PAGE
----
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  • Core

Originally shared by +Ron Nakamoto

This is one of +Lee Brower's favorite quotes. What caught my attention about the article below is that it attempts to explain how to "think what nobody has thought". While far from a step-by-step process (not that one is even possible), I think these ideas are useful. In particular, I found "pay attention to coincidences" and "look closely at contradictions" to be interesting. I would personally add "be aware of and at least temporarily suspend your own biases". For myself, I've found my biases to be the single most limiting factor that prevents discovery and learning. Mark Twain once said:

It ain't what you don't know that gets you into trouble. It's what you know for sure that just ain't so.

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How To Train Your Brain To See What Others Don’t, by Carolyn Gregoire
Remember the last time you had an ‘aha’ moment? The pleasure of a new and profound insight can leave us with that feeling of freshness and awe at witnessing something for the very first time. It is a deeply satisfying in itself and needs no external rewards. Cognitive psychologist, Gary Klein researches the science behind these epiphanies and shares his findings so that we can cultivate habits that make our mind fertile for such insights and r…

  • Core

Originally shared by +Ron Nakamoto

Tim Ferriss published this post featuring the essay "The Shortness of Life" by Stoic philosopher Lucius Seneca. He was motivated by his awareness of people in his life fighting or dying from cancer. The timing and framing of this essay were for me profound.

I spent this past weekend with a old friend of mine who's battling cancer. Although I've read this essay before, Seneca's words really struck me this time. I talked with my friend at great length about what matters to him now. We used to play golf, go wine tasting, go fishing, and watch sports on television together. We stopped doing these things because we both got busy with our lives. We both allowed other things to become or seem more important.

Recently, I realized it had been 6 years since we had done anything together. Our children have grown up and left home, I've gotten divorced and moved to different parts of the country three times, and now he had been undergoing treatment for cancer.

What were we thinking? How have we been treating time? How have we been valuing each other? What really matters?

I was glad I made the effort to see him. It's going to make all the difference. He's a warrior; you'd be hard pressed to find anyone with a more positive attitude, given his circumstances. It was both a humbling and inspiring experience. It will make me a better person.

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On The Shortness of Life: An Introduction to Seneca | The Blog of Author Tim Ferriss
Samurai and Seneca agreed: comfort with death brings better living. (Photo: Kalandrakas) “We don’t beat the Reaper by living longer. We beat the Reaper by living well.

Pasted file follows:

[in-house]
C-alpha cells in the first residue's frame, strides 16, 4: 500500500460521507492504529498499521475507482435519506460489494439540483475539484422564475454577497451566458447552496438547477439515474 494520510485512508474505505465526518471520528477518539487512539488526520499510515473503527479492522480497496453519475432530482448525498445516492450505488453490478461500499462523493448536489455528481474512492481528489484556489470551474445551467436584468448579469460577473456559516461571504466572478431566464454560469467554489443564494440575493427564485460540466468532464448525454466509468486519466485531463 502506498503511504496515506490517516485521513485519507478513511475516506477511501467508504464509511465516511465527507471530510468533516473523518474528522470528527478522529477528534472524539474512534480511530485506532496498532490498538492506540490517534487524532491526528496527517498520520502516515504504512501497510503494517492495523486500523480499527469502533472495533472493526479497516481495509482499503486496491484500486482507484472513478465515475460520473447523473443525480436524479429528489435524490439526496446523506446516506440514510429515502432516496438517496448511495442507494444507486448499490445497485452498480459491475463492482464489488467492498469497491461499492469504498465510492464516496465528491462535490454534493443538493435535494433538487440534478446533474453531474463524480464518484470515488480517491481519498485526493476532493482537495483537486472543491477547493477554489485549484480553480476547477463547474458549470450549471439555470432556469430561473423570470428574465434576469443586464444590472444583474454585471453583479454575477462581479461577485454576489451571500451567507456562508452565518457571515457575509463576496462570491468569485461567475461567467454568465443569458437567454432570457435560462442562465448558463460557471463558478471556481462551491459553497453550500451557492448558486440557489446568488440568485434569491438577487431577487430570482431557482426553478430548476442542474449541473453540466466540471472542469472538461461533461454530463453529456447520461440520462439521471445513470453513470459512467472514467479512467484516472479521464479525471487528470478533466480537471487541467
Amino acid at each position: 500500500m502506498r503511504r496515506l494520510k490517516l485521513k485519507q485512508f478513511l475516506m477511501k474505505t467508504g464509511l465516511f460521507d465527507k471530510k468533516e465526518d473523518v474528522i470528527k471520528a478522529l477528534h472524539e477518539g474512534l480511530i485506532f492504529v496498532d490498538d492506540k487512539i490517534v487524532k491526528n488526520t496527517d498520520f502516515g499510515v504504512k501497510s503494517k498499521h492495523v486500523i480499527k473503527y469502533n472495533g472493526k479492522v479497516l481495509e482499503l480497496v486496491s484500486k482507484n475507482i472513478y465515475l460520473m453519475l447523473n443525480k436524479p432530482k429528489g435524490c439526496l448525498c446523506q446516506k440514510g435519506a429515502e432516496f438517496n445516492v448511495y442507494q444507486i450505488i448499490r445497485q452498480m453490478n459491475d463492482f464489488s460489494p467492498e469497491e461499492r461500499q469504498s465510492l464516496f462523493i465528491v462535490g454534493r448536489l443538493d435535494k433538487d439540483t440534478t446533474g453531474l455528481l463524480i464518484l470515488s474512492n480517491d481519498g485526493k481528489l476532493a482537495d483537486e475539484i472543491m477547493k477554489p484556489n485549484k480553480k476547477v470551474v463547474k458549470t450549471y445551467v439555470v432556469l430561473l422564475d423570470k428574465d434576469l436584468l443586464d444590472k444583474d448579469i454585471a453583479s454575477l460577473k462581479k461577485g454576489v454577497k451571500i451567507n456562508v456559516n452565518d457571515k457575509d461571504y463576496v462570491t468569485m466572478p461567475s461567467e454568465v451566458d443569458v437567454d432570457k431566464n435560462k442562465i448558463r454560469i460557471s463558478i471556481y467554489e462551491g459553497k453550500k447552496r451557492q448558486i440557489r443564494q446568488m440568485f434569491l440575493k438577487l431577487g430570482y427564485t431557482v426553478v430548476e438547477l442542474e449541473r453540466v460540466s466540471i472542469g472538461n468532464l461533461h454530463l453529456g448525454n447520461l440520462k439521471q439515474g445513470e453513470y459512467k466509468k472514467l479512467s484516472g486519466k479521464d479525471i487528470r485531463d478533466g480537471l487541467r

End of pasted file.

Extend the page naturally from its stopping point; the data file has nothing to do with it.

• Experience

November 16th, 2014 by Ron Nakamoto

Positive Experiences: The Beginnings of Gratitude

As I completed an all-day training for new Empowered Wealth Ambassadors last Friday, I was reminded of how the general population focuses on positive experiences and positive affirmations to lift their spirits in times of trouble or stress. In fact, as Glen Snyder mentions in this short video, positive focus is how Lee Brower begins his meetings and coaching experiences. But Lee also quickly goes deeper into positive focus, transforming positive experiences into a framework of Gratitude.

I like to remember this concept of converting positive focus into Gratitude by using the phrase "Play T.A.G.", where T.A.G. stands for "thank", "appreciate", and "give". By thinking of who I can thank, or what I appreciate, or how I might give back as a result of a positive experience, I can begin to transform that experience into Gratitude. Over time, this can become a habit which can then lead to a cultural shift within a family, small workgroup, or circle of friends. This can make a difference; this can be the beginning of being the change we want to see in the world.

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Positive Focus
Glen Snyder, Certified Facilitator, explains the value of positive focus (that is positive experiences).

  • Core

This book, written as a modern business fable, develops a framework that The Arbinger Institute originally labelled "the box" but now calls an "Outward Mindset". This mindset, which concerns itself with "seeing people as people", is very complementary with The Empowered Wealth Mindset, as Lee Brower and I discuss in this video podcast. In fact, with Arbinger's Outward Mindset framework, Empowered Wealth's education, coaching and training programs align very well with Arbinger's in terminology and concepts. I will develop this idea further in a future post.

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